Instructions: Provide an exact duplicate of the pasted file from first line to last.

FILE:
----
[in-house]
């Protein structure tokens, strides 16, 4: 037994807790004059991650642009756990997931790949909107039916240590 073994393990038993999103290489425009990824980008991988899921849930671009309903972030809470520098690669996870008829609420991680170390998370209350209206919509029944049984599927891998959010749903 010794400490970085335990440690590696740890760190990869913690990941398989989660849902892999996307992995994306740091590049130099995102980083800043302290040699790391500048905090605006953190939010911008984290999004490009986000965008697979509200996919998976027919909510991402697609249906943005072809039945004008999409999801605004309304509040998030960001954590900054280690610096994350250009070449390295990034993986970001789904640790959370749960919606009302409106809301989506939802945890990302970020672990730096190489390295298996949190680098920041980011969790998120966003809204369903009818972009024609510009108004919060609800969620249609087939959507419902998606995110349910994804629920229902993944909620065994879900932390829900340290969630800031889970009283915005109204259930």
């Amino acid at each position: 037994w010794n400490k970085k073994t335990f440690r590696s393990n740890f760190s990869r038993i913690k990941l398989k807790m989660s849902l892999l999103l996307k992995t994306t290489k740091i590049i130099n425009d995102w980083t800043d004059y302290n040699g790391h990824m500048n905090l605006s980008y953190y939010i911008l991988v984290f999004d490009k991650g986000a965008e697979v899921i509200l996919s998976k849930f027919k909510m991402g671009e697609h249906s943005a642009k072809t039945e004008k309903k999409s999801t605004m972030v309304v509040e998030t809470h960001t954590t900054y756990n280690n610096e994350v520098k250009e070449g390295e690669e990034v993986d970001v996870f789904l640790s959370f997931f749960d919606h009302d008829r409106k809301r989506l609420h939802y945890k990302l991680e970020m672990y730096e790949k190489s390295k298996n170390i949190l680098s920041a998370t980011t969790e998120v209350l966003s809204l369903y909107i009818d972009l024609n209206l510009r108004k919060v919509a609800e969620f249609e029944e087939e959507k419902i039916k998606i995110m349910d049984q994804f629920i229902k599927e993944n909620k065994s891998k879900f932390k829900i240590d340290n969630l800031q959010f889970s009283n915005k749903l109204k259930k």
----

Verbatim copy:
[in-house]
């Protein structure tokens, strides 16, 4: 037994807790004059991650642009756990997931790949909107039916240590 073994393990038993999103290489425009990824980008991988899921849930671009309903972030809470520098690669996870008829609420991680170390998370209350209206919509029944049984599927891998959010749903 010794400490970085335990440690590696740890760190990869913690990941398989989660849902892999996307992995994306740091590049130099995102980083800043302290040699790391500048905090605006953190939010911008984290999004490009986000965008697979509200996919998976027919909510991402697609249906943005072809039945004008999409999801605004309304509040998030960001954590900054280690610096994350250009070449390295990034993986970001789904640790959370749960919606009302409106809301989506939802945890990302970020672990730096190489390295298996949190680098920041980011969790998120966003809204369903009818972009024609510009108004919060609800969620249609087939959507419902998606995110349910994804629920229902993944909620065994879900932390829900340290969630800031889970009283915005109204259930």
């Amino acid at each position: 037994w010794n400490k970085k073994t335990f440690r590696s393990n740890f760190s990869r038993i913690k990941l398989k807790m989660s849902l892999l999103l996307k992995t994306t290489k740091i590049i130099n425009d995102w980083t800043d004059y302290n040699g790391h990824m500048n905090l605006s980008y953190y939010i911008l991988v984290f999004d490009k991650g986000a965008e697979v899921i509200l996919s998976k849930f027919k909510m991402g671009e697609h249906s943005a642009k072809t039945e004008k309903k999409s999801t605004m972030v309304v509040e998030t809470h960001t954590t900054y756990n280690n610096e994350v520098k250009e070449g390295e690669e990034v993986d970001v996870f789904l640790s959370f997931f749960d919606h009302d008829r409106k809301r989506l609420h939802y945890k990302l991680e970020m672990y730096e790949k190489s390295k298996n170390i949190l680098s920041a998370t980011t969790e998120v209350l966003s809204l369903y909107i009818d972009l024609n209206l510009r108004k919060v919509a609800e969620f249609e029944e087939e959507k419902i039916k998606i995110m349910d049984q994804f629920i229902k599927e993944n909620k065994s891998k879900f932390k829900i240590d340290n969630l800031q959010f889970s009283n915005k749903l109204k259930k």